Institutional Affiliation: University of Chicago
|Gun Control after "Heller": Litigating against Regulation|
with Philip J. Cook, Jens Ludwig
in Regulation vs. Litigation: Perspectives from Economics and Law, Daniel P. Kessler, editor
|Gun Control after Heller: Litigating against Regulation|
with Philip J. Cook, Jens Ludwig: w15431
The "core right" established in D.C. vs. Heller (2008) is to keep an operable handgun in the home for self-defense purposes. If the Court extends this right to cover state and local jurisdictions, the result is likely to include the elimination of the most stringent existing regulations - such as Chicago's handgun ban - and could also possibly ban regulations that place substantial restrictions or costs on handgun ownership. We find evidence in support of four conclusions: The effect of Heller may be to increase the prevalence of handgun ownership in jurisdictions that currently have restrictive laws; Given the best evidence on the consequences of increased prevalence of gun ownership, these jurisdictions will experience a greater burden of crime due to more lethal violence and an incr...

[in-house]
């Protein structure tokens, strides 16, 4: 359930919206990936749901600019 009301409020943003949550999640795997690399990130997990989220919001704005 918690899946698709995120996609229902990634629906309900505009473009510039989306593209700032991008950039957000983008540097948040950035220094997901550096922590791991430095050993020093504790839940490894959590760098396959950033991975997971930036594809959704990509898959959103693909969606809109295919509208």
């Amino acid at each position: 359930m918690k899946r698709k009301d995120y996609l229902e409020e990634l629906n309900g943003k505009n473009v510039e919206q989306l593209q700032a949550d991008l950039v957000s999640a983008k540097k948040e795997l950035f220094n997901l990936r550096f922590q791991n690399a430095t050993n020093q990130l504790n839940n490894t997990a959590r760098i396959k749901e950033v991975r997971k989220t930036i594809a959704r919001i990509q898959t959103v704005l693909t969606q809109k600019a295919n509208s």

Published: P.J. Cook, J. Ludwig, and A. Samaha. "Gun Control After Heller: Threats and Sideshows from a Social Welfare Perspective." UCLA Law Review 56.5 (June, 2009): 1041-1093.